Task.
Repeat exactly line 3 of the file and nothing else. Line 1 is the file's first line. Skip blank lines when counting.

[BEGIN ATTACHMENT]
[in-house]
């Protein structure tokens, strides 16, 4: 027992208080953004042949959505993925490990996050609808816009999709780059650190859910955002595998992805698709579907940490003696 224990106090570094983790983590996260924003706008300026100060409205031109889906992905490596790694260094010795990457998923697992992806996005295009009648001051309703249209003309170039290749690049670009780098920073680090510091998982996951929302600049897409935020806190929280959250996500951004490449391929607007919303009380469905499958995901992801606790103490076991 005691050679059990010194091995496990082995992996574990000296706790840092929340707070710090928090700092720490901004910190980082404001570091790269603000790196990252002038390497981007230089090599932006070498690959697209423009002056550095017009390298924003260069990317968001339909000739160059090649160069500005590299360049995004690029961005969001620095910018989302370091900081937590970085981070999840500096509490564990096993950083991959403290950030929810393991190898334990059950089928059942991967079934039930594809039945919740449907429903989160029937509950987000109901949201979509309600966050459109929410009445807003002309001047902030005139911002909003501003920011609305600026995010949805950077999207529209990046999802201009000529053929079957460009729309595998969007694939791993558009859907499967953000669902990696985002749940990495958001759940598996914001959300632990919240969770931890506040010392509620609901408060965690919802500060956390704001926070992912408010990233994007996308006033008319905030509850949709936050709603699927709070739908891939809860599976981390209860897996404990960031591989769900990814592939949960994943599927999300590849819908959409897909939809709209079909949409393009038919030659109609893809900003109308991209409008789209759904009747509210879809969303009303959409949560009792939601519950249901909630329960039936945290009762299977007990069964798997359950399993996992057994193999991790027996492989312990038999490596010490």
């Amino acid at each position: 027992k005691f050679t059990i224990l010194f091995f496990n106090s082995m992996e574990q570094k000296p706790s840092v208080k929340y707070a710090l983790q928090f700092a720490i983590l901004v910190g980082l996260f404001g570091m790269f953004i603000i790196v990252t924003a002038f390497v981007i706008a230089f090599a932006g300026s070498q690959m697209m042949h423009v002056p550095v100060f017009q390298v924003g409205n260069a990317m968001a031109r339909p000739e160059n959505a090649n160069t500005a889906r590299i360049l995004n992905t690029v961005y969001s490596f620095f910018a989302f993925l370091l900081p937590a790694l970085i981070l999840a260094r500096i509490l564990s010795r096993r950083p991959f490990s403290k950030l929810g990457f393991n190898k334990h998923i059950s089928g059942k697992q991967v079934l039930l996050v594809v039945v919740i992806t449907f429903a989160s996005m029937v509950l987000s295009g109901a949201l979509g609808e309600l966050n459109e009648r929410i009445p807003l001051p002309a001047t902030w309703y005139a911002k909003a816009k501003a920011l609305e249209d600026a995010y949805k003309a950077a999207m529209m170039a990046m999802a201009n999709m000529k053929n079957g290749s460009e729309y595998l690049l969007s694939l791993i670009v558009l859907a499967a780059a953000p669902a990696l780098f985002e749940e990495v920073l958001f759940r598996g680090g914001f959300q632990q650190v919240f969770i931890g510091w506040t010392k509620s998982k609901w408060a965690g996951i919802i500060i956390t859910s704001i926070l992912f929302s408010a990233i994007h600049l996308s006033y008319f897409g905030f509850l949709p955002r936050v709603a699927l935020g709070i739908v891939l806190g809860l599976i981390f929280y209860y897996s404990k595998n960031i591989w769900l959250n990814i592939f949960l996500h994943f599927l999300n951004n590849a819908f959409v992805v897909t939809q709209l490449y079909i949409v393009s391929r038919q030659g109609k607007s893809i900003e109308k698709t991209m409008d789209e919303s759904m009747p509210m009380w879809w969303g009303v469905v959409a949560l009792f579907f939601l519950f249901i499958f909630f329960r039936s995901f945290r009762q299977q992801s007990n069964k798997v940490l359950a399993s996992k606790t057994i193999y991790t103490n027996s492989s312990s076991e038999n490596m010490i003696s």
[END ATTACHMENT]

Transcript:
């Amino acid at each position: 027992k005691f050679t059990i224990l010194f091995f496990n106090s082995m992996e574990q570094k000296p706790s840092v208080k929340y707070a710090l983790q928090f700092a720490i983590l901004v910190g980082l996260f404001g570091m790269f953004i603000i790196v990252t924003a002038f390497v981007i706008a230089f090599a932006g300026s070498q690959m697209m042949h423009v002056p550095v100060f017009q390298v924003g409205n260069a990317m968001a031109r339909p000739e160059n959505a090649n160069t500005a889906r590299i360049l995004n992905t690029v961005y969001s490596f620095f910018a989302f993925l370091l900081p937590a790694l970085i981070l999840a260094r500096i509490l564990s010795r096993r950083p991959f490990s403290k950030l929810g990457f393991n190898k334990h998923i059950s089928g059942k697992q991967v079934l039930l996050v594809v039945v919740i992806t449907f429903a989160s996005m029937v509950l987000s295009g109901a949201l979509g609808e309600l966050n459109e009648r929410i009445p807003l001051p002309a001047t902030w309703y005139a911002k909003a816009k501003a920011l609305e249209d600026a995010y949805k003309a950077a999207m529209m170039a990046m999802a201009n999709m000529k053929n079957g290749s460009e729309y595998l690049l969007s694939l791993i670009v558009l859907a499967a780059a953000p669902a990696l780098f985002e749940e990495v920073l958001f759940r598996g680090g914001f959300q632990q650190v919240f969770i931890g510091w506040t010392k509620s998982k609901w408060a965690g996951i919802i500060i956390t859910s704001i926070l992912f929302s408010a990233i994007h600049l996308s006033y008319f897409g905030f509850l949709p955002r936050v709603a699927l935020g709070i739908v891939l806190g809860l599976i981390f929280y209860y897996s404990k595998n960031i591989w769900l959250n990814i592939f949960l996500h994943f599927l999300n951004n590849a819908f959409v992805v897909t939809q709209l490449y079909i949409v393009s391929r038919q030659g109609k607007s893809i900003e109308k698709t991209m409008d789209e919303s759904m009747p509210m009380w879809w969303g009303v469905v959409a949560l009792f579907f939601l519950f249901i499958f909630f329960r039936s995901f945290r009762q299977q992801s007990n069964k798997v940490l359950a399993s996992k606790t057994i193999y991790t103490n027996s492989s312990s076991e038999n490596m010490i003696s």